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  • The Romans celebrated the birthday of a town and of its genius, just as they celebrated that of a man; and a snake was a frequent form for this kind of demon; when we compare with this the South African belief that the snakes which are in the neighbourhood of the kraal are the incarnations of the ancestors of the residents, it seems probable that some similar idea lay at the bottom of the Roman belief; to this day in European folklore the house snake or toad, which lives in the cellar, is regarded as the "life index" or other self of the father of the house; the death of one involves the death of the other, according to popular belief.

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  • Corresponding to him we have the drudging goblin of English folklore.

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  • Less specialized in their functions are many of the figures of modern folklore, some of whom have perhaps replaced some ancient goddess, e.g.

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  • In the folklore of European countries goblindom is peopled by gods and nature-spirits of an earlier heathendom.

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  • Cox, Mythology and Folklore, p. 267).

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  • The Riesengebirge is the legendary home of Number Nip (Ri bezahl), a halfmischievous, half-friendly goblin of German folklore, and various localities in the group are more or less directly associated with his name.

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  • With the gradual subsidence of these areas their culture would necessarily degenerate, although echoes of sublime theogonies and philosophies are still heard in the oral traditions and folklore of many Polynesian groups.

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  • Popa, a detached peak in the Myingyan district, belongs to this system and rises to a height of nearly 5000 f t., but it is interesting mainly as an extinct volcano, a landmark and an object of superstitious folklore, throughout the whole of Central Burma.

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  • of American Folklore, iv.

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  • Folklore, iv.

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  • Folklore, x.

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  • As indicated by its name, which means " burnt," it is of volcanic origin, and plays an important part in the folklore and in the superstitious legends of the Hungarian people.

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    0
  • This would make the Round Table analogous to the turning castles which we frequently meet with in romances; and while explaining the peculiarities of Layamon's text, would make it additionally probable that he was dealing with an earlier tradition of folklore character, a tradition which was probably also familiar to Wace, whose version, though much more condensed than Layamon's, is yet in substantial harmony with this latter.

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  • and succeeding volumes; Folklore, iii.

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  • 68; Folklore, xiii.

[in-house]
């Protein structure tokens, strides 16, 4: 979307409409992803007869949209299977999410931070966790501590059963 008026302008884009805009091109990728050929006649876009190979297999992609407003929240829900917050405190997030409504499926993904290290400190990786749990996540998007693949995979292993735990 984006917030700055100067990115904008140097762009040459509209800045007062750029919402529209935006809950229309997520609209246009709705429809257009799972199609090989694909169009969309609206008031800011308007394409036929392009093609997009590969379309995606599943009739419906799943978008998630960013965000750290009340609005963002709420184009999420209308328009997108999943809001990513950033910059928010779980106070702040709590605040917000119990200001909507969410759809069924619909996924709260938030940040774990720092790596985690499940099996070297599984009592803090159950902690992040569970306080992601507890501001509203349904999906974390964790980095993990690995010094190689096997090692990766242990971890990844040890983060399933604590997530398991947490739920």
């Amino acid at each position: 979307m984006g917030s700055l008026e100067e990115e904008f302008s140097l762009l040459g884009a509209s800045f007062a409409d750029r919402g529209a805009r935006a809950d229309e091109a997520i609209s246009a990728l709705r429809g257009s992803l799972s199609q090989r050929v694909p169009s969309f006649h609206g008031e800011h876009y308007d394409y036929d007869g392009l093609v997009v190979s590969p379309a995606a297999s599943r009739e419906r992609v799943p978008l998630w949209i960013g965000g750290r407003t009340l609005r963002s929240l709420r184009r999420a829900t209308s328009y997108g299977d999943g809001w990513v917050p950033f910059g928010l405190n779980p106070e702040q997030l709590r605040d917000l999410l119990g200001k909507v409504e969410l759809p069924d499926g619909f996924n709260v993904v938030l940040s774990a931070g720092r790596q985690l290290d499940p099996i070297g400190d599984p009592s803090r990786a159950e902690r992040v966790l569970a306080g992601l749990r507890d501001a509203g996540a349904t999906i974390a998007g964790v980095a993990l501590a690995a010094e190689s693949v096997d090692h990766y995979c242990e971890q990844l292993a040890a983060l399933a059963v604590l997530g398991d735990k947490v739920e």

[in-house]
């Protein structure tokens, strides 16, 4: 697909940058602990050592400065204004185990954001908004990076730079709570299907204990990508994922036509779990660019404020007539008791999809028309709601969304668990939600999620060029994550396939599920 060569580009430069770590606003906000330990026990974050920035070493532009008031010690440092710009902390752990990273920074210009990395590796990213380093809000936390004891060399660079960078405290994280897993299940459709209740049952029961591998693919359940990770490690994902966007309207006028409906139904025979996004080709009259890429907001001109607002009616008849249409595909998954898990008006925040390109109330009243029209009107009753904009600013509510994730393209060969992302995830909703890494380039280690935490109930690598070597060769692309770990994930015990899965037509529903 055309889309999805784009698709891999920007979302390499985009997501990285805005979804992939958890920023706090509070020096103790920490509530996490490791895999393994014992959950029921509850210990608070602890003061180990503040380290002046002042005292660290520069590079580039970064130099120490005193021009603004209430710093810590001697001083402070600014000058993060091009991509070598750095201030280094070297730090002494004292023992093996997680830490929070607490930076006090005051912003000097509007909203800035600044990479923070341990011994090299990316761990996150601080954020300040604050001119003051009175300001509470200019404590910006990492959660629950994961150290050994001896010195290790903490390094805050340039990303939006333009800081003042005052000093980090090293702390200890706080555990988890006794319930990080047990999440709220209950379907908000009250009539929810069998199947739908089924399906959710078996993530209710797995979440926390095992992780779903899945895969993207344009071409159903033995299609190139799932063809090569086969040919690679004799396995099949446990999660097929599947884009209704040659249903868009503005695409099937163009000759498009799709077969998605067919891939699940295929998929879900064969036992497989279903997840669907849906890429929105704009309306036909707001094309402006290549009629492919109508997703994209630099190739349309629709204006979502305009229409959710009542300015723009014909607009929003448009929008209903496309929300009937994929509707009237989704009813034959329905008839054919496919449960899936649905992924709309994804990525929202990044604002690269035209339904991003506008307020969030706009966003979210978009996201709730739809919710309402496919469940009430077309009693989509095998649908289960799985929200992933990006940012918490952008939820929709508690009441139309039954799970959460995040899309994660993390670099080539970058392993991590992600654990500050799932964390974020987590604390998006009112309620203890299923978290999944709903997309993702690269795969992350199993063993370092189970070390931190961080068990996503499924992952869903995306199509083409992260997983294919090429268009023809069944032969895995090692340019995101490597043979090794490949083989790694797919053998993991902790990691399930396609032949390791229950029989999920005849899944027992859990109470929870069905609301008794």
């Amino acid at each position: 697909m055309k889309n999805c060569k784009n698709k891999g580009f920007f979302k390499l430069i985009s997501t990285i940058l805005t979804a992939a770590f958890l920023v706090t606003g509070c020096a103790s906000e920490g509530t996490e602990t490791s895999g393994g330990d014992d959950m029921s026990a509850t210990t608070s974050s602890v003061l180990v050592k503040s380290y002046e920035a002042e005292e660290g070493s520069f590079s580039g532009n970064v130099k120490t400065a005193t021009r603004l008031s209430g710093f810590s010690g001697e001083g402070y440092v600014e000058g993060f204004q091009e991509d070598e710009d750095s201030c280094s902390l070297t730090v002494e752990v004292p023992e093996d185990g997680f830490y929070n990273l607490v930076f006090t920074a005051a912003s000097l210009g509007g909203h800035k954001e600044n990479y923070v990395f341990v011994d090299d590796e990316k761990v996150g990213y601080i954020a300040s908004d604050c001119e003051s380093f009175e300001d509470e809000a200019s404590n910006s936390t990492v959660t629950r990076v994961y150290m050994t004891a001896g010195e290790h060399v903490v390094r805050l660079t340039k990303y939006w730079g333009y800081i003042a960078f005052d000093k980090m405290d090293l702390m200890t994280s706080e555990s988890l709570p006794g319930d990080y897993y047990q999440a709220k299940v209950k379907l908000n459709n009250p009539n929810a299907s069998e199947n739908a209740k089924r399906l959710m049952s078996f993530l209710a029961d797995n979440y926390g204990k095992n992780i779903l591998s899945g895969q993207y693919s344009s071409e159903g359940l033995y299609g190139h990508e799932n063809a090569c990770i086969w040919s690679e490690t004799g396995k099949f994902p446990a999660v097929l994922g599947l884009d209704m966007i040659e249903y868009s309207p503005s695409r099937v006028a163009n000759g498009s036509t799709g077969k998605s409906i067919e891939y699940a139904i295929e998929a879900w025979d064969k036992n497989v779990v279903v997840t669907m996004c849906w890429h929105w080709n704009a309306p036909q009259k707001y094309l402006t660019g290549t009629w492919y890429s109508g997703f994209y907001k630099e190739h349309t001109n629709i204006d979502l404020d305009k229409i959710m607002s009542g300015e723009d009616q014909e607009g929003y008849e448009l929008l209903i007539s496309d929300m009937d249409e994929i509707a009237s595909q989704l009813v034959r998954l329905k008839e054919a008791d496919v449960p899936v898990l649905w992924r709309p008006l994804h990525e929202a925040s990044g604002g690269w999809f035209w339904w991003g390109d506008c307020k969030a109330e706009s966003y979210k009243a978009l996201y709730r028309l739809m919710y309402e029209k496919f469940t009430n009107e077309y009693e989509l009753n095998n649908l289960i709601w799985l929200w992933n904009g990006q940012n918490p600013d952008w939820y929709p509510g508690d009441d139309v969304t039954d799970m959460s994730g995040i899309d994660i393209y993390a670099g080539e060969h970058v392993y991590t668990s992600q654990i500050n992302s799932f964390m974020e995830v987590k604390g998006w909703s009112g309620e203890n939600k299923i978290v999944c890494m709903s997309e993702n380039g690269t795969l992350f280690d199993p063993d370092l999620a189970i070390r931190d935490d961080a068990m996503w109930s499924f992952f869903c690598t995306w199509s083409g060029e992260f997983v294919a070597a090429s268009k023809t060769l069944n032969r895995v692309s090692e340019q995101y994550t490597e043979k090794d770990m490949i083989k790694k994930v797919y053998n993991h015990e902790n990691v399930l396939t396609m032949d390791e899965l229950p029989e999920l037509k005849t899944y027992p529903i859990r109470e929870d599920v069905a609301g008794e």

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  • Kingsley, West African Studies (London, 1901), and Notes on the Folklore of the Fjort (London, 1898); W.

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  • Holda, who is known only from the folklore of later times, appears to have been a German counterpart of Nerthus.

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  • Jacob Grimm, in the first paragraph of c. 37 of his Deutsche Mythologie, writing with his own fellow-countrymen in view, has commended Pliny for condescending, in the midst of his survey of the sciences of botany and zoology, to tell of the folklore of plants and animals, and has even praised him for the pains that he bestowed on his style.

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  • This personification of Death has had as a consequence the introduction into the folklore of many lands of stories, often humorous, of the tricks played on the Enemy of Mankind.

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  • Thus Sisyphus fettered Death, keeping him prisoner till rescued by Ares; in Venetian folklore Beppo ties him up in a bag for eighteen months; while in Sicily an innkeeper corks him up in a bottle, and a monk keeps him in his pouch for forty years.

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  • His views on the connexion between magic and mythology are explained in 19.133 and 17.305; those on folklore are described in 10.601.

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  • Dennett in Folklore, vol.

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  • The same year and the next he contributed to Mr Walter Scott's "Camelot Series," edited by Ernest Rhys, Fairy and Folk Tales, a collection of Irish folklore, and Tales from Carleton, with original introductions.

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  • When the real nature of the ritual had become lost or obscured, it was natural to explain it by the help of an aetiological myth; in European folklore, images, corresponding to those burnt at the Daedala, were sometimes called Judas Iscariot or Luther (Golden Bough,2 iii.

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  • BANSHEE (Irish bean sidhe; Gaelic ban sith, " woman of the fairies"), a supernatural being in Irish and general Celtic folklore, whose mournful screaming, or "keening," at night is held to foretell the death of some member of the household visited.